Report : Work In Fishing

A Lost Opportunity

That the proposed ILO Convention on work in the fishing sector could not be adopted for want of a single vote is a blow to all fishers


This report is by Sebastian Mathew (, Programme Adviser, ICSF


The proposed International Labour Organization (ILO) Convention (and Recommendation) on work in the fishing sector has been described as “probably the longest instrument ever discussed during the International Labour Conference (ILC).

While presenting his report to the 93rd Session of the ILC on 15 June 2005, at Geneva, Georgios Boumbopoulos, the Reporter of the Committee on the Fishing Sector, said, “The report is comprehensive, accurate, lucid and easy to read, and I recommend it for your adoption…I am confident that a unanimous vote in favour will be forthcoming. He complimented the Committee for adopting the draft Convention and the draft Recommendation without having had to vote.

Yet, the very next day, when the proposed Convention and Recommendation came up for final record vote, there was surprise in store. The vote, ironically, turned out to be invalid because the required quorum of 297 could not be attained for lack of just one vote. This was despite the fact that there were 288 votesan overwhelming majorityfor the draft Convention, and just 8 against.

In the event, it now seems that a corresponding item would most likely be placed on the agenda of the 96th Session of the ILC in 2007. However, the modalities are yet to be worked out.

Fishers, both small- and large-scale, who are interested in decent work and better working conditions now have to wait at least another two years before the Convention and Recommendation are put up once again for final adoption.

What went wrong with the voting? For the required quorum, only the number of votesfor and againstcount, not the number of abstentions. This is precisely what those who were opposed to the Convention used to get their way. They ensured sufficient abstentions to make the vote invalid. The Employer representatives from both developed and developing countries abstained from voting. Many governments from the Asian countries also abstained, along with the Employer representatives, with the exception of some Middle East governments.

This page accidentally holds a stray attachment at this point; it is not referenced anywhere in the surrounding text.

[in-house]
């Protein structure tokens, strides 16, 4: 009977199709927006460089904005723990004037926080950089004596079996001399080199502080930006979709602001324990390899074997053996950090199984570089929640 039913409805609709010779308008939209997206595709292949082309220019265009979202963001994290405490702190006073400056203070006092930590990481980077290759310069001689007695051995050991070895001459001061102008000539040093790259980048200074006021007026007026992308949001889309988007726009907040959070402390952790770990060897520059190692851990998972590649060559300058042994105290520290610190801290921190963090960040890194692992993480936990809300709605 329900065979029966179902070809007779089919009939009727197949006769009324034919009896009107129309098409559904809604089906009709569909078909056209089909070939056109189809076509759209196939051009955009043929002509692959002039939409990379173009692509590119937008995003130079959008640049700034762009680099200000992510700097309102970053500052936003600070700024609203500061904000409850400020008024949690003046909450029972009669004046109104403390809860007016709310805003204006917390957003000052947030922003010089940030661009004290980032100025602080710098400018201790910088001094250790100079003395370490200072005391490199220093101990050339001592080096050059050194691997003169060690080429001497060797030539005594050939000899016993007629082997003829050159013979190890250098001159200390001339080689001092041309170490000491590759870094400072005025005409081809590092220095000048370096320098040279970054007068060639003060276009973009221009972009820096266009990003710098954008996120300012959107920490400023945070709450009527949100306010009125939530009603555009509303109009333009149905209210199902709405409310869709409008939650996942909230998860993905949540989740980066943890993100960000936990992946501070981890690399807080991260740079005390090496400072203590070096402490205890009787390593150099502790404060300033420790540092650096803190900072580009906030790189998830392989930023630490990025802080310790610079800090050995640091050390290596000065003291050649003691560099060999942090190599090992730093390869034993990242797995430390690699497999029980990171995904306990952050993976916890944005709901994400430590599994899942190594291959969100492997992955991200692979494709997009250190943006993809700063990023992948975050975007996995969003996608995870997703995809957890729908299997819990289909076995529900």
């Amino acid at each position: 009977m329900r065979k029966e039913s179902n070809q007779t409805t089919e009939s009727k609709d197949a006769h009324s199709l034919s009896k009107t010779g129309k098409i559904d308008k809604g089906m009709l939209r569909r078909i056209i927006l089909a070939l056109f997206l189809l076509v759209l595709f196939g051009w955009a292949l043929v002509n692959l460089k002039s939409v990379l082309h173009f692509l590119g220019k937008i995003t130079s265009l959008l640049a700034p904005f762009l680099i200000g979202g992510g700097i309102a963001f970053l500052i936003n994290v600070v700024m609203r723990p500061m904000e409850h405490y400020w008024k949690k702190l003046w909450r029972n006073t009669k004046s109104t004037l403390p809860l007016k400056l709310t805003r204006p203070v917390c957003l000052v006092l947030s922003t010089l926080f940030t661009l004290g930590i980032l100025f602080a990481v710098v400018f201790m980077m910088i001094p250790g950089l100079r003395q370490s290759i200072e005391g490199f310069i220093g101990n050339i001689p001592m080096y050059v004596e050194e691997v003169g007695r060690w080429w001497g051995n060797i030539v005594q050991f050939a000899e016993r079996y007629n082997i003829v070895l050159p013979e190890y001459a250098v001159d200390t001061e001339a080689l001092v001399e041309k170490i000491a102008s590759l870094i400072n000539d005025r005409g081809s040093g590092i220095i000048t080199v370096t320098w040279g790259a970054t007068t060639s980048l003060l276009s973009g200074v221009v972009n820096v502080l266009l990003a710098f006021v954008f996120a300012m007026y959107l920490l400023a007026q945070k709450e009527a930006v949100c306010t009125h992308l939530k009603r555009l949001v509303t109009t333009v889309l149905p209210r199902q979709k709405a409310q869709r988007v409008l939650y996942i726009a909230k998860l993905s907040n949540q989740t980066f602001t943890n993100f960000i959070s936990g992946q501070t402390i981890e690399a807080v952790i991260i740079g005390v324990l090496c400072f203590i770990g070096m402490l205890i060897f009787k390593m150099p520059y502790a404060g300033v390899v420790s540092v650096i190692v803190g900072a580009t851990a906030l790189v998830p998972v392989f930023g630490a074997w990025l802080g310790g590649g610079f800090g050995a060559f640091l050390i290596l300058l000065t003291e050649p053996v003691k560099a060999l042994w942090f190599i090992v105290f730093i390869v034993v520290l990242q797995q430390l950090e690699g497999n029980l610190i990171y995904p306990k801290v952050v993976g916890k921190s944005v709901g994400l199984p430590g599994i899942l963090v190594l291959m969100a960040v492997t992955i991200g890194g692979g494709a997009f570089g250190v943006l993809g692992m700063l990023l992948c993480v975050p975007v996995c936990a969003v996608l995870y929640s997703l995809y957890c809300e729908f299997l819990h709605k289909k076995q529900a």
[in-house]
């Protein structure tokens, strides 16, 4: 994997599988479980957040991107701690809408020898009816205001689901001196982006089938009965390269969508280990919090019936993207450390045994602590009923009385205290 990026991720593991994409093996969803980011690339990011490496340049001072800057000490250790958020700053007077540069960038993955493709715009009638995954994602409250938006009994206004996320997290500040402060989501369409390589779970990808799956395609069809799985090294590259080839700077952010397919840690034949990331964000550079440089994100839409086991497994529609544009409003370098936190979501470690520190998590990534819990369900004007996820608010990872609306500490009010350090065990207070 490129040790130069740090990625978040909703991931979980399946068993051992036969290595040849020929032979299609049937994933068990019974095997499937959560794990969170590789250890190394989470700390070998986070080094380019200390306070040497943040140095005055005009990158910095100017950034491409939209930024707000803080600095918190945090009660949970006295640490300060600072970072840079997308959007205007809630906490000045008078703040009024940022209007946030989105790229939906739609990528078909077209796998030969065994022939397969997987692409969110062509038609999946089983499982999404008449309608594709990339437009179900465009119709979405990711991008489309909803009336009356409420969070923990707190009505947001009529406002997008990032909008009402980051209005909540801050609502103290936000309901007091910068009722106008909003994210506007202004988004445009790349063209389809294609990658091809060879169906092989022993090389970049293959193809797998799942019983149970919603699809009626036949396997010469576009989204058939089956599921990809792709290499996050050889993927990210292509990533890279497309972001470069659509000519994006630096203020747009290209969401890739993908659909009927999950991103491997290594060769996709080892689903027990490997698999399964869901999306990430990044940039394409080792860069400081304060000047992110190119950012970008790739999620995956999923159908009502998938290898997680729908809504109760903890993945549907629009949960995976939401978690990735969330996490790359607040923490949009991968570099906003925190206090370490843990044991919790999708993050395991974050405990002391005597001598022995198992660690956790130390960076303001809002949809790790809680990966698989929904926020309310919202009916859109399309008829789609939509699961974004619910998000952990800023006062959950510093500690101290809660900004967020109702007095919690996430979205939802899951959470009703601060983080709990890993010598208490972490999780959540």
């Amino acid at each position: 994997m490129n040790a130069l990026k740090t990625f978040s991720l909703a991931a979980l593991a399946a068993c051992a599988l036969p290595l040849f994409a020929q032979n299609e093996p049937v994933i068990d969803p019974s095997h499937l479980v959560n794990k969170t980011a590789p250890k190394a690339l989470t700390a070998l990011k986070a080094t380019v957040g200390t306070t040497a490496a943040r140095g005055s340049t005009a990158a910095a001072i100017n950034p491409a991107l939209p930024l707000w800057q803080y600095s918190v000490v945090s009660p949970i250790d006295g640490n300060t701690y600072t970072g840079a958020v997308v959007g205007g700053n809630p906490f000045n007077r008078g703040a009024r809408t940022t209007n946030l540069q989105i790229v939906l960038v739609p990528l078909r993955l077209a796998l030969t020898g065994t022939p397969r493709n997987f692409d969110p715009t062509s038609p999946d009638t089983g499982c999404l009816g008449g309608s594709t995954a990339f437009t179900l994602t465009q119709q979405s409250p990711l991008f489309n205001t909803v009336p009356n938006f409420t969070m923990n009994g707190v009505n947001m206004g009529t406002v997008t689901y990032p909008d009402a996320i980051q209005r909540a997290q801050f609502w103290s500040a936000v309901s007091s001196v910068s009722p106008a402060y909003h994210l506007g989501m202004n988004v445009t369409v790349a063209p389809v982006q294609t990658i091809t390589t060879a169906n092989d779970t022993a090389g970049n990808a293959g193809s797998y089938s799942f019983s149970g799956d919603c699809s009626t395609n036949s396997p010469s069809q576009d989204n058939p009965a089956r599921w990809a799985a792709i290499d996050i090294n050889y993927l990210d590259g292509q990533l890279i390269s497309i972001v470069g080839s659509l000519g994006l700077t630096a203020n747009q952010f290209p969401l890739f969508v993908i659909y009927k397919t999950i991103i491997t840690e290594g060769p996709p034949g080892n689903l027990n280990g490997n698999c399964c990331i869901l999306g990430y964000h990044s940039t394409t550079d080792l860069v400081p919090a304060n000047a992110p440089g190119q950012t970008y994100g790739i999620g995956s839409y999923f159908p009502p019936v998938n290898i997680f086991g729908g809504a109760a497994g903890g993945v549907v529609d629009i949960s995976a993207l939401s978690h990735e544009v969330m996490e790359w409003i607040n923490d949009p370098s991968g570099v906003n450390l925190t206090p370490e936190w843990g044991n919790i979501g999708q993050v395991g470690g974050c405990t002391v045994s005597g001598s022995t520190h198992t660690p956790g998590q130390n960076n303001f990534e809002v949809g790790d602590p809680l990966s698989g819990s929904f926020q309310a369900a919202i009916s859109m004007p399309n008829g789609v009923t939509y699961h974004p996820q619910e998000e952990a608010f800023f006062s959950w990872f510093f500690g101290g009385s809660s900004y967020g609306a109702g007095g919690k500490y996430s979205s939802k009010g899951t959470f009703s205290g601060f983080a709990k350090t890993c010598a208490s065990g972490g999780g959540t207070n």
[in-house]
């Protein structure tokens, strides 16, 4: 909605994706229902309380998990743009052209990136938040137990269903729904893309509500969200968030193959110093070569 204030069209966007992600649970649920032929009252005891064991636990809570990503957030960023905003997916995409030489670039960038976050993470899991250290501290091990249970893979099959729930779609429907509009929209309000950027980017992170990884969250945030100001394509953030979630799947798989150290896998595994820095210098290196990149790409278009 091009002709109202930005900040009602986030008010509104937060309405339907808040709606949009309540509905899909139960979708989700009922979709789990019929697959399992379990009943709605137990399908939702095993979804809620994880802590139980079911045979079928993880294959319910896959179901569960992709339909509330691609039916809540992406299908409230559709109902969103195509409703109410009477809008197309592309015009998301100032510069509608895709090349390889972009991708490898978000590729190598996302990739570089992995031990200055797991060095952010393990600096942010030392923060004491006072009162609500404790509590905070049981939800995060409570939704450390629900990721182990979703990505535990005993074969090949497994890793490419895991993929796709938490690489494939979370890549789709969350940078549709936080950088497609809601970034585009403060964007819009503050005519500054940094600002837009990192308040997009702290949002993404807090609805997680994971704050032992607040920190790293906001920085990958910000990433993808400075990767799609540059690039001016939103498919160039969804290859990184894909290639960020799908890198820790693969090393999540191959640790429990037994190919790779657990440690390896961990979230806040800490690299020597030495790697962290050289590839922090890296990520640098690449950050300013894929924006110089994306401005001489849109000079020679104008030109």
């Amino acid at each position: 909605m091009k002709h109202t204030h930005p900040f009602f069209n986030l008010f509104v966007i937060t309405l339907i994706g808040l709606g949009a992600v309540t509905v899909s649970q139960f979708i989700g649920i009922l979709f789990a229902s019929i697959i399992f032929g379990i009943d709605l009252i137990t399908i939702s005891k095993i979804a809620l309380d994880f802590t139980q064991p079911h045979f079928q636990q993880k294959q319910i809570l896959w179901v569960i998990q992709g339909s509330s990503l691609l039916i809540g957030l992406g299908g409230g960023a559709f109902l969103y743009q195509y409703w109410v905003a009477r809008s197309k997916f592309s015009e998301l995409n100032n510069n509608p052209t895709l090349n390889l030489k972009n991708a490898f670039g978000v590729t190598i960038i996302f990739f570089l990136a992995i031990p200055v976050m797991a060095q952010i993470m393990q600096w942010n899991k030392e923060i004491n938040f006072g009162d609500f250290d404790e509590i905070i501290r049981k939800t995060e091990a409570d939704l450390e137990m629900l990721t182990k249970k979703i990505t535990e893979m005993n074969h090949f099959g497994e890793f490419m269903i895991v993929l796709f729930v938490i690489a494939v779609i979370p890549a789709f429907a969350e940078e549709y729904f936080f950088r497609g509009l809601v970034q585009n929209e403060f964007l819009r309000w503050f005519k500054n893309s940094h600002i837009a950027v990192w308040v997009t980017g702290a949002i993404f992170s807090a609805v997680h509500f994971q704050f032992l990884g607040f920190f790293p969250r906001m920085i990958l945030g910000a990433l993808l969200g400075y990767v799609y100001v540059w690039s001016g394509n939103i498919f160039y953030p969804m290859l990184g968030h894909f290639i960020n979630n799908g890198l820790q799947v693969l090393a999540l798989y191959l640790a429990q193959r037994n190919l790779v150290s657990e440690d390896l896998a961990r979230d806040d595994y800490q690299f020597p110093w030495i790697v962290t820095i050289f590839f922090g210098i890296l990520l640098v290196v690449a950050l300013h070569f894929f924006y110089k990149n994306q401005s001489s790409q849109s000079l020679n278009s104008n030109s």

Speaking at the Conference on the eve of the final record vote, Peter Sand Mortensen, Worker Vice-Chairperson of the Committee on the Fishing Sector, said the proposed Convention and Recommendation had achieved a delicate balance between retaining existing standards that applied only to larger vessels and providing flexibility to extend these standards, for the first time, to the small-scale fishers. ILO was just beginning to address small-scale fishing.

Panel discussion

Earlier, on 14 June 2005, ICSF had organized a Panel Discussion on “ILO Labour Standards for the Fishing Sector: A Small-Scale Fisheries Perspective at the John Knox International Centre, Geneva, where representatives of small-scale fishers from Chile, India and Senegal spoke. Referring to that discussion, Georg Smefjell of Norway, who headed the Government group in the Committee on Fishing, said, “It is clear that they need, and want, the instrument; and if their countries cannot ratify it at this stage, they need it as a tool to improve conditions. He said the Convention gave an opportunity to “choose the ‘spiral’ towards the highest possible common denominator.

Rose Karikari Anang, Employer Vice-Chairperson of the Committee on the Fishing Sector, herself a representative of the industrial fishing vessels of Ghana, tried her best to sow seeds of doubt in the minds of government delegates about the proposed Convention. She unfairly called it a “prescriptive, inflexible and impracticable Convention, fit for developed countries but irrelevant for the vast majority of small-scale fishers in developing countries. She pooh-poohed the exemption clauses built into the Convention for the sake of flexibility and to accommodate small-scale fishing. She said more countries would apply for exemptions because their small-scale fishers cannot benefit from prescriptive standards for large-scale fishing vessels. The owners of large fishing vessels thus cleverly hid behind small-scale fishing vessels to protect themselves from binding obligations should the Convention be adopted and ratified by member countries.

It was clear at the 14 June ICSF meeting that representatives of artisanal and small-scale fishers wanted to have a fishing Convention adopted. Given the dynamic nature of small-scale fishing in Africa, Asia and Latin America, they unanimously felt that such a Convention would improve the living and working conditions on board small-scale fishing vessels that undertook fishing trips of more than three days, and would benefit small-scale fishers who worked on mother-ship-based fishing operations. Such a Convention would also improve the living and working conditions of migrant workers from small-scale fishing communities of developing countries who worked on board industrial fishing vessels of developed or advanced developing countries.